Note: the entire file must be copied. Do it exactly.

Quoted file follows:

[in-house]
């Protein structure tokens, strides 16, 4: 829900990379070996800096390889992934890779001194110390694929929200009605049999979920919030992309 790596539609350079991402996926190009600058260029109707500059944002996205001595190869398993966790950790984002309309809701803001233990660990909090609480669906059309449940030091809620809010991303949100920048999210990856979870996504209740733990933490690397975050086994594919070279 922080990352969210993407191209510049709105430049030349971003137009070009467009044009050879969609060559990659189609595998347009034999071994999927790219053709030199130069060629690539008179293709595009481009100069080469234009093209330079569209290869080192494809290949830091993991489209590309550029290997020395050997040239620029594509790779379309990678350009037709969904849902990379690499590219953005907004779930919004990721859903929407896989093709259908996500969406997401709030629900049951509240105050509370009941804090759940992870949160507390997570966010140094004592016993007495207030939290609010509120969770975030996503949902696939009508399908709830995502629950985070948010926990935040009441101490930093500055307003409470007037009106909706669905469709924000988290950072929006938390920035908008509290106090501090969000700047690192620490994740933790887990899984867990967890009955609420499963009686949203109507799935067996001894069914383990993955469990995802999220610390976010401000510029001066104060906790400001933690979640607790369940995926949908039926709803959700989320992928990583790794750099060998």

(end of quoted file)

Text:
[in-house]
């Protein structure tokens, strides 16, 4: 829900990379070996800096390889992934890779001194110390694929929200009605049999979920919030992309 790596539609350079991402996926190009600058260029109707500059944002996205001595190869398993966790950790984002309309809701803001233990660990909090609480669906059309449940030091809620809010991303949100920048999210990856979870996504209740733990933490690397975050086994594919070279 922080990352969210993407191209510049709105430049030349971003137009070009467009044009050879969609060559990659189609595998347009034999071994999927790219053709030199130069060629690539008179293709595009481009100069080469234009093209330079569209290869080192494809290949830091993991489209590309550029290997020395050997040239620029594509790779379309990678350009037709969904849902990379690499590219953005907004779930919004990721859903929407896989093709259908996500969406997401709030629900049951509240105050509370009941804090759940992870949160507390997570966010140094004592016993007495207030939290609010509120969770975030996503949902696939009508399908709830995502629950985070948010926990935040009441101490930093500055307003409470007037009106909706669905469709924000988290950072929006938390920035908008509290106090501090969000700047690192620490994740933790887990899984867990967890009955609420499963009686949203109507799935067996001894069914383990993955469990995802999220610390976010401000510029001066104060906790400001933690979640607790369940995926949908039926709803959700989320992928990583790794750099060998």